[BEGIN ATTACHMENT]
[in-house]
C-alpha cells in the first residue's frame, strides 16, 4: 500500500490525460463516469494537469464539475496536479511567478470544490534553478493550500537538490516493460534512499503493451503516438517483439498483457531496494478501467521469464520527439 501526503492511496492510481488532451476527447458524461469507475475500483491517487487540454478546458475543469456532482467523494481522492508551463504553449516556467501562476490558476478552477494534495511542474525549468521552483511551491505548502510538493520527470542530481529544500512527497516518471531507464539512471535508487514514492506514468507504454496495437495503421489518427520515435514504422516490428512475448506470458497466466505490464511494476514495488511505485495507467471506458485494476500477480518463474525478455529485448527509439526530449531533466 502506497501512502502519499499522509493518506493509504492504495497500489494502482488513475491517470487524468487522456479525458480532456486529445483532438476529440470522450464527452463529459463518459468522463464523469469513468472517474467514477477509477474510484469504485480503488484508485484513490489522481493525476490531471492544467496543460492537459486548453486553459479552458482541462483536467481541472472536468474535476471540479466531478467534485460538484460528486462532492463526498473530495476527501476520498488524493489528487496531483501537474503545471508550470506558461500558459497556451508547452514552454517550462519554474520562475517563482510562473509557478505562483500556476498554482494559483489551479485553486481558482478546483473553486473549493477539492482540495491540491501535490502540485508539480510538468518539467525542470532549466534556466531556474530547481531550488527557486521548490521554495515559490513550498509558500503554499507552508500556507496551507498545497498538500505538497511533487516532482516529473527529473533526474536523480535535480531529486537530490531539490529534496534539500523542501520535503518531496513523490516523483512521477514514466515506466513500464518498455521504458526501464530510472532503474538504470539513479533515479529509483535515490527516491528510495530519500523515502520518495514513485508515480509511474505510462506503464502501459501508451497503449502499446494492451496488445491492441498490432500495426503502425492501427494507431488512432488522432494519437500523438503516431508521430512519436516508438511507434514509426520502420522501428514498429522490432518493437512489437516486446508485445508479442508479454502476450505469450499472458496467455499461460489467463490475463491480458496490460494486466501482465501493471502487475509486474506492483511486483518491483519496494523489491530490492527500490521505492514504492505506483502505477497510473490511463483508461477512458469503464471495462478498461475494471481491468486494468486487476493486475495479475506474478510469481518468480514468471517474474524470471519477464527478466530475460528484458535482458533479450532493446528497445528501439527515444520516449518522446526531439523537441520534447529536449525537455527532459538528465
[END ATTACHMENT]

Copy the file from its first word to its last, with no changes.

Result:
[in-house]
C-alpha cells in the first residue's frame, strides 16, 4: 500500500490525460463516469494537469464539475496536479511567478470544490534553478493550500537538490516493460534512499503493451503516438517483439498483457531496494478501467521469464520527439 501526503492511496492510481488532451476527447458524461469507475475500483491517487487540454478546458475543469456532482467523494481522492508551463504553449516556467501562476490558476478552477494534495511542474525549468521552483511551491505548502510538493520527470542530481529544500512527497516518471531507464539512471535508487514514492506514468507504454496495437495503421489518427520515435514504422516490428512475448506470458497466466505490464511494476514495488511505485495507467471506458485494476500477480518463474525478455529485448527509439526530449531533466 502506497501512502502519499499522509493518506493509504492504495497500489494502482488513475491517470487524468487522456479525458480532456486529445483532438476529440470522450464527452463529459463518459468522463464523469469513468472517474467514477477509477474510484469504485480503488484508485484513490489522481493525476490531471492544467496543460492537459486548453486553459479552458482541462483536467481541472472536468474535476471540479466531478467534485460538484460528486462532492463526498473530495476527501476520498488524493489528487496531483501537474503545471508550470506558461500558459497556451508547452514552454517550462519554474520562475517563482510562473509557478505562483500556476498554482494559483489551479485553486481558482478546483473553486473549493477539492482540495491540491501535490502540485508539480510538468518539467525542470532549466534556466531556474530547481531550488527557486521548490521554495515559490513550498509558500503554499507552508500556507496551507498545497498538500505538497511533487516532482516529473527529473533526474536523480535535480531529486537530490531539490529534496534539500523542501520535503518531496513523490516523483512521477514514466515506466513500464518498455521504458526501464530510472532503474538504470539513479533515479529509483535515490527516491528510495530519500523515502520518495514513485508515480509511474505510462506503464502501459501508451497503449502499446494492451496488445491492441498490432500495426503502425492501427494507431488512432488522432494519437500523438503516431508521430512519436516508438511507434514509426520502420522501428514498429522490432518493437512489437516486446508485445508479442508479454502476450505469450499472458496467455499461460489467463490475463491480458496490460494486466501482465501493471502487475509486474506492483511486483518491483519496494523489491530490492527500490521505492514504492505506483502505477497510473490511463483508461477512458469503464471495462478498461475494471481491468486494468486487476493486475495479475506474478510469481518468480514468471517474474524470471519477464527478466530475460528484458535482458533479450532493446528497445528501439527515444520516449518522446526531439523537441520534447529536449525537455527532459538528465